Pamphlet, “Determining the best time to irrigate”
Year 2000, Acequia Conservation Plan for San Miguel County
Presentations were made in:
Mora and Las Vegas, NM with approximately 100 attending. Teachers, students and local producers were present to hear of our involvement with acequia users. Along with conservation issues, we discussed cultural and traditional values that should be passed on to the youth of our communities.
Another presentation was made in Oñate New Mexico to farmers of the area. We viewed the Video and discussed different aspects of how one can work toward improving their irrigation efficiency.
Tours held in 2001 and 2002 in the El Pueblo, Villanueva area with more than 25 attending. At these, we viewed 5 to 6 different individual fields that provided a alternative method of irrigation and crop involved. These events provided an excellent forum to see and discuss various facets of irrigation farming. We received a lot of positive feed back at these.
Meetings were held in Las Vegas, Pecos and El Pueblo areas with 50 plus attendees. At these we invited guests i.e. County Extension Agent, Local NRCS Conservationist, Acequia Liaison with the Office of the State Engineer, New Farms Cooperative, and The Santa Fe Farmers Market. Some 30 acequias were represented at the tours and meetings.
We tried different schedules and presentation angles to encourage attendance at these activities but, still conflicts existed with farmers primary income work schedules. Weekends proved no better as other chores and family events generally take priority. Unfortunately many parcels belong to absentee landowners who live 1 to 3 hours away.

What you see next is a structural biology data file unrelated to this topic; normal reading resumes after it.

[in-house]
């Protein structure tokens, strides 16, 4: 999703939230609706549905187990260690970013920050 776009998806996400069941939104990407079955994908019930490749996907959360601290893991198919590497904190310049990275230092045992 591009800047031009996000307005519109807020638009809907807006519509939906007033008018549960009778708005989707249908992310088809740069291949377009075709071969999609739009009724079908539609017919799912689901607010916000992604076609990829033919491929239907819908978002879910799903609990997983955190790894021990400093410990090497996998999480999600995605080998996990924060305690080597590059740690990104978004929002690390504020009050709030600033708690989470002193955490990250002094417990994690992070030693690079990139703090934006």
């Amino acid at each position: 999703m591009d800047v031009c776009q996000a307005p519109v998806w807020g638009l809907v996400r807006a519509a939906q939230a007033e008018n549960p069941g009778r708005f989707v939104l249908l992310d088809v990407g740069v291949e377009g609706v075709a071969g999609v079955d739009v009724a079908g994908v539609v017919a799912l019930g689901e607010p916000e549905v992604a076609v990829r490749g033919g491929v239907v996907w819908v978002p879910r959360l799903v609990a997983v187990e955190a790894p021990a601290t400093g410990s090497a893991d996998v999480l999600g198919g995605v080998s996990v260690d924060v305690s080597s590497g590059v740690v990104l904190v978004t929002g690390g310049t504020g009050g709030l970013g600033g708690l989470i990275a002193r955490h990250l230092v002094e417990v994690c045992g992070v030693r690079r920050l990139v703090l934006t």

Other meetings were held with individual acequia mayordomos(ditch riders) and parciantes(irrigators) to discuss problems, assistance programs available and to distribute educational material.
The small operator with economic and labor restraints requires assistance programs to offset his out of pocket costs. Also in the warmest area of our district, the growing season is limited to only three cuttings of alfalfa. In the upper reaches, two cuttings of alfalfa or one of permanent pasture is the norm. In southern New Mexico, five to six cuttings can be expected. In other words, irrigators look at production possibilities before deciding if the cost of an improvement is recoverable.
For example, two adjoining landowners are paying off land that cost them over 10,000$ an acre several years ago. The irrigation system has all the problems mentioned before and to help remedy just a small portion of the acreage that is the worst would require about $10,000. This would include a buried pipeline and using a gated pipe system. Besides feeling the production would not pay for the investment, the labor required to move the gated pipe down to the next outlet would not be there. The irrigator would rather just open the head gate letting the water flow down the corrugations and come back 4 to 8 hours later to check on it or change the flow. Although this may not be very efficient for the irrigation, it allows the individual to do other necessary work.